Here are some tips for getting networking working on your Android device.
Setting the DNS server
In my experience, some times the device fails to get it's DNS server correctly from DHCP. The DNS server address is retrieved from system properties.
You can set this manually by typing (on the target):
$ setprop net.eth0.dns1 xx.yy.zz.aa
(replacing with the correct numeric values for your DNS server address)
I have also set the following:
$ setprop net.nds1 xx.yy.zz.aa
This needs to be set each time the system boots. I'm sure there's a way to have 'init' set this, or to put it into persistent properties, but I haven't done that yet.
Configuring a web proxy
The browser looks at system settings stored in a provider database for the http proxy.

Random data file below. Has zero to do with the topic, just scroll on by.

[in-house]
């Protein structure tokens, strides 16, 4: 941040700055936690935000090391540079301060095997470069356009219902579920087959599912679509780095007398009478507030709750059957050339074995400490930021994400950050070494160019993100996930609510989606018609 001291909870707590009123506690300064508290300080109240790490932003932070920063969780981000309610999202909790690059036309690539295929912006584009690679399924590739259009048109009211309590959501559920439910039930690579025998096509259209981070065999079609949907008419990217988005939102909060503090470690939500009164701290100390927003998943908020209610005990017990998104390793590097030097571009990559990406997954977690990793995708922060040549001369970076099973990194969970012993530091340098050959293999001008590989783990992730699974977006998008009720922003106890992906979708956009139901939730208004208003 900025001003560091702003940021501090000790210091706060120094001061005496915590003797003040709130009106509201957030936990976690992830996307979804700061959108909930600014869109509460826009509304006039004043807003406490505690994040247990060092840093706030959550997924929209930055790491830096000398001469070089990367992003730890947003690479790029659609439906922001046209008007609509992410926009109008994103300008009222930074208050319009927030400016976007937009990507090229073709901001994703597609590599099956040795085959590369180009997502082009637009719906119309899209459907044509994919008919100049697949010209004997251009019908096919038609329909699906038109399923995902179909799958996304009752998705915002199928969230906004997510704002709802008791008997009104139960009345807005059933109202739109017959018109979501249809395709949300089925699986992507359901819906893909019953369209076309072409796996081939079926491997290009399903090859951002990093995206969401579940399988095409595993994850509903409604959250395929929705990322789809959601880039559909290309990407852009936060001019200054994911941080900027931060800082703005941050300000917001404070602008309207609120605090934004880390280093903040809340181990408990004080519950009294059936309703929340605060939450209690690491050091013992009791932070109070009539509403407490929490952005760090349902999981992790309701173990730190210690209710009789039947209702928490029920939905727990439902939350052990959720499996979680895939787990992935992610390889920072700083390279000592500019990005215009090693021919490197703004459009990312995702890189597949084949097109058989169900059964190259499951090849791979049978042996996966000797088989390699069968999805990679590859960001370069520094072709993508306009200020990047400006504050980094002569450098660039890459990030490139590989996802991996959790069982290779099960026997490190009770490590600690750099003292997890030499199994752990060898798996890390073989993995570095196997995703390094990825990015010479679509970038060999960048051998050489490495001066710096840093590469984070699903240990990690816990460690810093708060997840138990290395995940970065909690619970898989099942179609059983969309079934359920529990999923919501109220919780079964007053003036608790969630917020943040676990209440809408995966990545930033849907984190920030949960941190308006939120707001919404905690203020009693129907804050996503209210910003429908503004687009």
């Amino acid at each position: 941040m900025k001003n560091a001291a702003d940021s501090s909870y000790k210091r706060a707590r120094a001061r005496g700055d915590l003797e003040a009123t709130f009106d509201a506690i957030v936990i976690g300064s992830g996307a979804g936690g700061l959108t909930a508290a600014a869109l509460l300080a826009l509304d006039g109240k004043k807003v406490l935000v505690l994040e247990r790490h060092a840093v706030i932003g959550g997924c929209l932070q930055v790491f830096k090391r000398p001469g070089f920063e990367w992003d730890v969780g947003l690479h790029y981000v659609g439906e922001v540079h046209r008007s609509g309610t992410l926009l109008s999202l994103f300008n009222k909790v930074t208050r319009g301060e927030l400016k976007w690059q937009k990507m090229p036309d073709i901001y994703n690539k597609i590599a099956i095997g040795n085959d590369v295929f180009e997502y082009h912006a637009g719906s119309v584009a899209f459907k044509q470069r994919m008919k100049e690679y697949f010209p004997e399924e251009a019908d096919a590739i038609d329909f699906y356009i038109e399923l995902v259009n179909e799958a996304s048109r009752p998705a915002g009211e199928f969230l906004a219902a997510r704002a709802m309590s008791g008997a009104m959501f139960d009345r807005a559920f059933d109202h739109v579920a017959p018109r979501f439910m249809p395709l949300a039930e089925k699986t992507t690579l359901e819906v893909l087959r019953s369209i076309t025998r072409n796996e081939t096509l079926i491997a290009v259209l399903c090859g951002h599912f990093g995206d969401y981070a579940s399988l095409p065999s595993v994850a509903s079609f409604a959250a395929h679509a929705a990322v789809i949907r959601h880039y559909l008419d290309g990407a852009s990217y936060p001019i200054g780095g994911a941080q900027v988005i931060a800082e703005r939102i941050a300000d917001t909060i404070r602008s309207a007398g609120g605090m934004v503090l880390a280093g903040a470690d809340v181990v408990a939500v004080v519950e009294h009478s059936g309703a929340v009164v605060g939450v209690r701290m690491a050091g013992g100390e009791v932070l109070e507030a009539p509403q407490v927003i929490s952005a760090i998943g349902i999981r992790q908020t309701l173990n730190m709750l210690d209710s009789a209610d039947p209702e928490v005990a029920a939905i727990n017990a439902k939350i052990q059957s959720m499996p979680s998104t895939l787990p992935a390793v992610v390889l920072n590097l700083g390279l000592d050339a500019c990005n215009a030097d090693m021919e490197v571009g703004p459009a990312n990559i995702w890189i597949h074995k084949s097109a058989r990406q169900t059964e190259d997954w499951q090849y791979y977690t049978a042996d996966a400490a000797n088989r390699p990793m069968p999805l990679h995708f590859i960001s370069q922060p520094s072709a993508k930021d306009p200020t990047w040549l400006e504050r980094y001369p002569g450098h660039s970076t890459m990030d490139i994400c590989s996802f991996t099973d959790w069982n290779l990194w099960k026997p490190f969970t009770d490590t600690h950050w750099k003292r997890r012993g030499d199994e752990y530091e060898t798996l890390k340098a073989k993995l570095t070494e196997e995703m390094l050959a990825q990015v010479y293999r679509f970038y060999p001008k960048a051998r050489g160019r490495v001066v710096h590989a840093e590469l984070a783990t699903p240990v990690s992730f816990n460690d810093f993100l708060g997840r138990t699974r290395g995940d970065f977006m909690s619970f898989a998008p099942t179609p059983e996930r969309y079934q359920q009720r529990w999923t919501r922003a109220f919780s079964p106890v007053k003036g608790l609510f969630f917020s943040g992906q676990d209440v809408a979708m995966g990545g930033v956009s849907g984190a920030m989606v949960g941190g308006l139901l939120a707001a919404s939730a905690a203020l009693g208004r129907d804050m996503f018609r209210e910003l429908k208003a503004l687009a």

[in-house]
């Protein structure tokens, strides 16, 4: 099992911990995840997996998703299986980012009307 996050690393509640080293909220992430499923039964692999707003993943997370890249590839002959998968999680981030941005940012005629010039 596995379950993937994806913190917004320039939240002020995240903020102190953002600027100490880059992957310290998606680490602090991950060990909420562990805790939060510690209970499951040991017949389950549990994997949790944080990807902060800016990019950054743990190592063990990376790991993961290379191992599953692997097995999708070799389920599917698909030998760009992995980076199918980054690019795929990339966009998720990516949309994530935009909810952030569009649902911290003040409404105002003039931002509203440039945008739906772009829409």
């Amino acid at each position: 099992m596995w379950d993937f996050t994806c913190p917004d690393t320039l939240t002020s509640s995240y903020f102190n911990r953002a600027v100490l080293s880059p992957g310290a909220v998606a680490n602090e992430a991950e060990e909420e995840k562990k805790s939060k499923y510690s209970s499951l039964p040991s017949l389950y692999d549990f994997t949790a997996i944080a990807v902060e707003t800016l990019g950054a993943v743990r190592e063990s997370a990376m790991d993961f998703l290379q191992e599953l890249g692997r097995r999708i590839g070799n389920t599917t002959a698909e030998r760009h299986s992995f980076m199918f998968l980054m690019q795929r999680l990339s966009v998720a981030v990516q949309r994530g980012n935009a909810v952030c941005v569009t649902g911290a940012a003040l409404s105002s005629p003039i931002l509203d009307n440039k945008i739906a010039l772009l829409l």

The value for http_proxy is set in the following sqlite database: /data/data/com.android.providers.settings/databases/settings.db
the setting goes in the 'system' table in this database, with a key of 99, a name of 'http_proxy' and a value that is a string containing your proxy server and port. I don't know if you can use a server name rather than just an IP address. I haven't done that.
To set this, on target, do the following:
# cd /data/data/com.android.providers.settings/databases # sqlite3 settings.db SQLite version 3.5.9 Enter ".help" for instructions sqlite> insert into system values(99,'http_proxy','192.168.1.1:80'); sqlite>.exit
Replace '192.168.1.1:80' with the appropriate address and port for your network configuration.
Since it's only a single line, you can also do this from the command line. You can check that the value is stored properly by typing the following:
# sqlite3 settings.db "select * from system;"
This should show output similar to the following (first part omitted):
... 38|volume_ring|4 39|volume_ring_last_audible|4 99|http_proxy|184.108.40.206:80
This change is persistent, and you should only have to make it once.